Information and advice on contracts and pay, national insurance and tax, and your employment rights.
You are entitled to a certain amount of time off work for holidays and breaks. This is explained at on our Student Advice Centre website on the section of employment rights.
You may also need time off due to having a child, bereavement or other family issues.
Time off because you are sick
If you are too ill to work you should tell your employer straight away. Your contract or staff handbook may well have instructions about how you should do this. It is important to let them know what the problem is and how long you expect to be off, and to keep them up to date if this changes.
You can self-certify for up to 7 days of sickness. This means that you do not need a certificate from the doctor, but are able to tell your employer yourself. Your employer may ask you to do this by writing a letter, or by filling in a form when you return. If you are off for more than 7 days you should get a note from your doctor. These 7 days include any days that you would not normally work.
Since April 2010 ‘sick notes’ have been replaced by ‘fit notes’. This means that your doctor will consider what you are able to do when you ask them for certification. This note may say that you are too ill to work, but it may also say that you cannot do your normal work, and suggest ways that your could change your employment temporarily to enable you to work.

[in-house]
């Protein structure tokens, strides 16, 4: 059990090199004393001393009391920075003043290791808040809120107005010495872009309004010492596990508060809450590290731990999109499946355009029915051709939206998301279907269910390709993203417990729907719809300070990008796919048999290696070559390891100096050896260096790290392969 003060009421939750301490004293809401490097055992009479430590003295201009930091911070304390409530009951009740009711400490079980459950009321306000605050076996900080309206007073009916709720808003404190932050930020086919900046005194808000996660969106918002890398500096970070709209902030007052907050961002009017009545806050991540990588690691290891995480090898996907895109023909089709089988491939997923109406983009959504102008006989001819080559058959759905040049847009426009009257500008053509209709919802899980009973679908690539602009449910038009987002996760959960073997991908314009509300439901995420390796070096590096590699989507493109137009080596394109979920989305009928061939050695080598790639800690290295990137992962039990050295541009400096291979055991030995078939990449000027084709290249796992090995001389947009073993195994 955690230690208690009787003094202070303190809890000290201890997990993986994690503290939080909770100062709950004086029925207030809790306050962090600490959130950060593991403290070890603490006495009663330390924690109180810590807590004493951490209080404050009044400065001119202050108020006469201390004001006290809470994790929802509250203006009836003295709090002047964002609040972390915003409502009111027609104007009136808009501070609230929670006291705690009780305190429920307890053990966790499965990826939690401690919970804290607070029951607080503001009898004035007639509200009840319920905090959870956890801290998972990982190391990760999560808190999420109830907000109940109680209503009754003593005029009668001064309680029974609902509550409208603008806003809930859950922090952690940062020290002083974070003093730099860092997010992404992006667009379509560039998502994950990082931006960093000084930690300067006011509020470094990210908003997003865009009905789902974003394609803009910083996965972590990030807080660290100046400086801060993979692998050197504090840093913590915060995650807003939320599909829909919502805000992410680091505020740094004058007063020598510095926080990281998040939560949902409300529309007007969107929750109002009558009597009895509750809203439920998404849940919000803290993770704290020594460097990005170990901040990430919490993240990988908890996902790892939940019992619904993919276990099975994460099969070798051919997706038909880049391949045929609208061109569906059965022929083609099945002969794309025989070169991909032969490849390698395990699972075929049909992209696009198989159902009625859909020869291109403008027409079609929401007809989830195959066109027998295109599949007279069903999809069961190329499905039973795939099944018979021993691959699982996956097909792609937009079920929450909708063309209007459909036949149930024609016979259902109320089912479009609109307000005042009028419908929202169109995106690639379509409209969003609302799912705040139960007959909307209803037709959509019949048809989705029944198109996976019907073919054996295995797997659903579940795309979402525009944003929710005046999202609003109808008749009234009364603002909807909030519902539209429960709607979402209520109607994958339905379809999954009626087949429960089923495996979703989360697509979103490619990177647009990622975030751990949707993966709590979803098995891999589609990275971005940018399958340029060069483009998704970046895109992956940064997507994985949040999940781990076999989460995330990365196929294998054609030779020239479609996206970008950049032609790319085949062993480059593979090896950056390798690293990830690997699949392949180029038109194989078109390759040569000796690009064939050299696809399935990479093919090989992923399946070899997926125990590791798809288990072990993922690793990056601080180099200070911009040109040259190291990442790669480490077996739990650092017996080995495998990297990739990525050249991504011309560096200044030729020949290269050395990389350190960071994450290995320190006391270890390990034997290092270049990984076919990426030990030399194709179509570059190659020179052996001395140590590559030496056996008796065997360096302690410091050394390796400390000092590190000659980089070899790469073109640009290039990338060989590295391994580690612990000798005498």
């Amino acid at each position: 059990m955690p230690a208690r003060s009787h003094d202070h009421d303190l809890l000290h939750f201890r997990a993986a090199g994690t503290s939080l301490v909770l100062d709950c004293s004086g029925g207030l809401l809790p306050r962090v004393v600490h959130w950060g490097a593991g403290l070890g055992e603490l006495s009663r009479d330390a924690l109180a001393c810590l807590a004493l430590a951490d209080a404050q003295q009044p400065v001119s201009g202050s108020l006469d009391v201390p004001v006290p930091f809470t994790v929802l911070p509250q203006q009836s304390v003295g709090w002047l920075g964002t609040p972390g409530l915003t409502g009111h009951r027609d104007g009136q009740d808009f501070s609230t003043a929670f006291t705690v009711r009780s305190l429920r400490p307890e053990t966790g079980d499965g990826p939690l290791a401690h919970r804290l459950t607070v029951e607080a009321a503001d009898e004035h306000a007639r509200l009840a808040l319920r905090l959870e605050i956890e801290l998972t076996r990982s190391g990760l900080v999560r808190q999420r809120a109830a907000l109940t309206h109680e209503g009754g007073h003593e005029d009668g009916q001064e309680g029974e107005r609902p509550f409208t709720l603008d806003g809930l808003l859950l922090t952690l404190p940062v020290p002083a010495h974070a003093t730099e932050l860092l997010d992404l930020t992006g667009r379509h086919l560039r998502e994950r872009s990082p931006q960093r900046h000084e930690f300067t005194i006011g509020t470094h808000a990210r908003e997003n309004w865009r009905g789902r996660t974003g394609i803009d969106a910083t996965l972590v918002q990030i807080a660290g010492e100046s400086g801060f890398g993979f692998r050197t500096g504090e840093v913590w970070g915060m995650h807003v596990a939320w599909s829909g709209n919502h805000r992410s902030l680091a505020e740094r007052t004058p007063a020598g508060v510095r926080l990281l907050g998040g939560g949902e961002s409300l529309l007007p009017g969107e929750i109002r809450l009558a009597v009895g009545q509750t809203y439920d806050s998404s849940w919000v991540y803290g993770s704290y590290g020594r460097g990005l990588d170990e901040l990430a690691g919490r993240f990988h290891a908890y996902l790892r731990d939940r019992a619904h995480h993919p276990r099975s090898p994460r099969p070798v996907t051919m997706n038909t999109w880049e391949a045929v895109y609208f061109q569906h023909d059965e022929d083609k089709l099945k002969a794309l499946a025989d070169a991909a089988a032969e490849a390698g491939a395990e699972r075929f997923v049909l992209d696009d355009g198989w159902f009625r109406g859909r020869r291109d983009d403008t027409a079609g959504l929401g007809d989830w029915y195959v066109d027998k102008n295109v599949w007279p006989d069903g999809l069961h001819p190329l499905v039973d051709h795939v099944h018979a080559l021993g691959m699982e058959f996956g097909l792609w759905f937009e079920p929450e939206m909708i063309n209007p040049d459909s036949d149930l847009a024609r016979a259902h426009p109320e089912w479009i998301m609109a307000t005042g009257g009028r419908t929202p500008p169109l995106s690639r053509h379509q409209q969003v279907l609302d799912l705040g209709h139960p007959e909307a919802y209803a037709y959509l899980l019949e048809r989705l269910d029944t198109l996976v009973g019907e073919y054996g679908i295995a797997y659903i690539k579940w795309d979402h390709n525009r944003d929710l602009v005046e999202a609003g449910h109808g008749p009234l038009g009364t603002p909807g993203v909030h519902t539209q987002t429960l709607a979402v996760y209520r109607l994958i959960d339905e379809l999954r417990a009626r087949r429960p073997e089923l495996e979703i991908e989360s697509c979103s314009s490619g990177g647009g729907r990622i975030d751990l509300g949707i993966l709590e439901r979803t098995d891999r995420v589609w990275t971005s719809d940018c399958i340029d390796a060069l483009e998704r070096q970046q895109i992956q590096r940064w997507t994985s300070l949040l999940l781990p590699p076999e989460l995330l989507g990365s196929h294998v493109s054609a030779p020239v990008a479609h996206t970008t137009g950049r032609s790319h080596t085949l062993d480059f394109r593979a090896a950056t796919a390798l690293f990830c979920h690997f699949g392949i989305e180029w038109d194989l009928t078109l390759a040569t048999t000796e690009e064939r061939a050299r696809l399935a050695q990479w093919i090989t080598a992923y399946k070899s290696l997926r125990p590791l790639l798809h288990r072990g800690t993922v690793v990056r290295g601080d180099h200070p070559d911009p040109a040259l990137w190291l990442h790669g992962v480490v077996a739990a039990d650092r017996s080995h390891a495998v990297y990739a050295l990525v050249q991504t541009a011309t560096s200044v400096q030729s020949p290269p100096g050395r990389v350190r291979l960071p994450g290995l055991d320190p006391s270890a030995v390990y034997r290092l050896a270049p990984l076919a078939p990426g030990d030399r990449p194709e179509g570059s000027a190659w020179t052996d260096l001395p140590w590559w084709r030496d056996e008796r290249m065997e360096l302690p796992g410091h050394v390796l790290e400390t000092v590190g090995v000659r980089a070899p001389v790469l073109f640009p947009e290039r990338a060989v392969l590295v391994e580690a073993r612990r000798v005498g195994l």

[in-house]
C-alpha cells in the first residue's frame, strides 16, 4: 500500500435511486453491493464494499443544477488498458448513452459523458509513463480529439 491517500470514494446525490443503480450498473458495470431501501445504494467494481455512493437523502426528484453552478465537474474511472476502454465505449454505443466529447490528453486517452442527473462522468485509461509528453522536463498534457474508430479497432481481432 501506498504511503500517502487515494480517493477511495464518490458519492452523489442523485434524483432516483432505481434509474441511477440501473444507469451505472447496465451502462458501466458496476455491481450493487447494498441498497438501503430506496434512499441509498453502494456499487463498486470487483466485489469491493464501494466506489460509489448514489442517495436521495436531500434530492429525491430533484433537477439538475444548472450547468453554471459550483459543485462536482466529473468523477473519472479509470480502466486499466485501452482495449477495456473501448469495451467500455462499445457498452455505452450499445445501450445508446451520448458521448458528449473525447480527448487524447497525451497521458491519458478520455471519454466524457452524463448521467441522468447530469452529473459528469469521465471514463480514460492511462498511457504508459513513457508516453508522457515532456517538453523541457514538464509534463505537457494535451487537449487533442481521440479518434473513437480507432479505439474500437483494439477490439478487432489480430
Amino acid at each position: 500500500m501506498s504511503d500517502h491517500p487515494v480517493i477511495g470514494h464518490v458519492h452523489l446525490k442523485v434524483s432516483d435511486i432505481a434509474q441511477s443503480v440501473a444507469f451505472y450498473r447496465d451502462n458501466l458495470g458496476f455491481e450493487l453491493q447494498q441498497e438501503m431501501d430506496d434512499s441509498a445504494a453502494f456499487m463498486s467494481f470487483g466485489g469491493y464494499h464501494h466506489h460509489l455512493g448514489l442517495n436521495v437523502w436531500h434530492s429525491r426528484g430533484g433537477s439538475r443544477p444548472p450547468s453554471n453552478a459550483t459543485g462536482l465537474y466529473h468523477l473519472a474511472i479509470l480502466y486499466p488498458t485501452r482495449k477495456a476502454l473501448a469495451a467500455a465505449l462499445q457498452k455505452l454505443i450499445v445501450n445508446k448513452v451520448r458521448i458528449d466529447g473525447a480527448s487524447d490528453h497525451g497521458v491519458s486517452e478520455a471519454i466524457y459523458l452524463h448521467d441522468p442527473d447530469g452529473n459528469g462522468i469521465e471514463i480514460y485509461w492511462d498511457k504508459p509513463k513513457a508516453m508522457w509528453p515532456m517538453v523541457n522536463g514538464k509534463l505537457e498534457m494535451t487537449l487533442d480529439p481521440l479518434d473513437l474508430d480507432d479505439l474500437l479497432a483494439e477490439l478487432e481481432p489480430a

If you are likely to be off sick for a long period you should discuss with your employer how this will affect you. Your employer should have a policy to cover this. They may be able to make changes that will allow you to work, but if you are off for a very long time they may not have to keep your job for you.
Continual or Unauthorised absences
If you are off work a lot, either due to repeated illness or without explanation your employer does have the right to take action about this. If you are ill a lot, a good employment policy will have a procedure to discuss this with your doctor after getting your consent.
Eventually your employer can take further action which may include using their disciplinary procedure. There is more information about this on the ACAS website
Getting paid when you are sick
The law says that your employer must pay you a certain amount when you are off sick. You are entitled to Statutory Sick Pay if:
you're sick for at least four days in a row (including weekends and bank holidays and days that you do not normally work)
you have average weekly earnings of at least £109 a week
The rate of sick pay is £86.70 per week, this is divided by the number of days you normally work in a week to get a daily rate, which is then applied each day you are sick. So if you work 5 days a week the daily rate is £86.70/5 = £17.34. The first 3 days of illness are not counted so if you are sick for 2 weeks (10 working days) you would get a total of £121.38.
Your employer may give you more than the statutory sick pay in your contract. They do not have to, but if they do they must give the same terms to everyone. You may have a period for which you are paid full pay, and a period for which you are paid half pay, unless the statutory sick pay is more than half pay.
Statutory Sick pay is payable for up to 28 weeks. If your statutory sick pay ends you may be entitled to some benefits, please take a look at the UK Government website for more information
Time off because you are having a child